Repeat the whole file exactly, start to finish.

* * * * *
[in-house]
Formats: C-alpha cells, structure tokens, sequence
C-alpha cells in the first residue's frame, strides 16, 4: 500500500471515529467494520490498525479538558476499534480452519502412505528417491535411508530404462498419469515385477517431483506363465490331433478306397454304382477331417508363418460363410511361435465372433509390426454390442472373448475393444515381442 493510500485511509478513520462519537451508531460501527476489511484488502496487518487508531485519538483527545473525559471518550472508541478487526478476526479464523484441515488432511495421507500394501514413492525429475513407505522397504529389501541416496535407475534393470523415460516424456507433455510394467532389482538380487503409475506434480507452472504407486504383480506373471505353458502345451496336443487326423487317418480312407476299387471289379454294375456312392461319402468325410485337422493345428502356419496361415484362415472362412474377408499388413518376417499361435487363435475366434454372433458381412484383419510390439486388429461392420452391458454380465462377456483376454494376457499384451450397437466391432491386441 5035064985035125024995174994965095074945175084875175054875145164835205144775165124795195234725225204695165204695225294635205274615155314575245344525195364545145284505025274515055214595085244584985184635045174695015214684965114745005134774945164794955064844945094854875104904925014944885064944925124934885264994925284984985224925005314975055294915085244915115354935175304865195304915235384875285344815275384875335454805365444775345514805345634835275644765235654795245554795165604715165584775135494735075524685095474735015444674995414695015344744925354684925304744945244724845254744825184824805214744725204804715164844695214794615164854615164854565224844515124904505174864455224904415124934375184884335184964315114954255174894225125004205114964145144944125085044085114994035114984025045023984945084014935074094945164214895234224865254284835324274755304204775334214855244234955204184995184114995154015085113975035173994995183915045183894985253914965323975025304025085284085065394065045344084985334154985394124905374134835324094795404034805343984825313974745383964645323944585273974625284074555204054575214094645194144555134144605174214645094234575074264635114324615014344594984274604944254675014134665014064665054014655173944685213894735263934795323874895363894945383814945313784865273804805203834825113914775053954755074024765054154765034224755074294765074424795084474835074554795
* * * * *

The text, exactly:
[in-house]
Formats: C-alpha cells, structure tokens, sequence
C-alpha cells in the first residue's frame, strides 16, 4: 500500500471515529467494520490498525479538558476499534480452519502412505528417491535411508530404462498419469515385477517431483506363465490331433478306397454304382477331417508363418460363410511361435465372433509390426454390442472373448475393444515381442 493510500485511509478513520462519537451508531460501527476489511484488502496487518487508531485519538483527545473525559471518550472508541478487526478476526479464523484441515488432511495421507500394501514413492525429475513407505522397504529389501541416496535407475534393470523415460516424456507433455510394467532389482538380487503409475506434480507452472504407486504383480506373471505353458502345451496336443487326423487317418480312407476299387471289379454294375456312392461319402468325410485337422493345428502356419496361415484362415472362412474377408499388413518376417499361435487363435475366434454372433458381412484383419510390439486388429461392420452391458454380465462377456483376454494376457499384451450397437466391432491386441 5035064985035125024995174994965095074945175084875175054875145164835205144775165124795195234725225204695165204695225294635205274615155314575245344525195364545145284505025274515055214595085244584985184635045174695015214684965114745005134774945164794955064844945094854875104904925014944885064944925124934885264994925284984985224925005314975055294915085244915115354935175304865195304915235384875285344815275384875335454805365444775345514805345634835275644765235654795245554795165604715165584775135494735075524685095474735015444674995414695015344744925354684925304744945244724845254744825184824805214744725204804715164844695214794615164854615164854565224844515124904505174864455224904415124934375184884335184964315114954255174894225125004205114964145144944125085044085114994035114984025045023984945084014935074094945164214895234224865254284835324274755304204775334214855244234955204184995184114995154015085113975035173994995183915045183894985253914965323975025304025085284085065394065045344084985334154985394124905374134835324094795404034805343984825313974745383964645323944585273974625284074555204054575214094645194144555134144605174214645094234575074264635114324615014344594984274604944254675014134665014064665054014655173944685213894735263934795323874895363894945383814945313784865273804805203834825113914775053954755074024765054154765034224755074294765074424795084474835074554795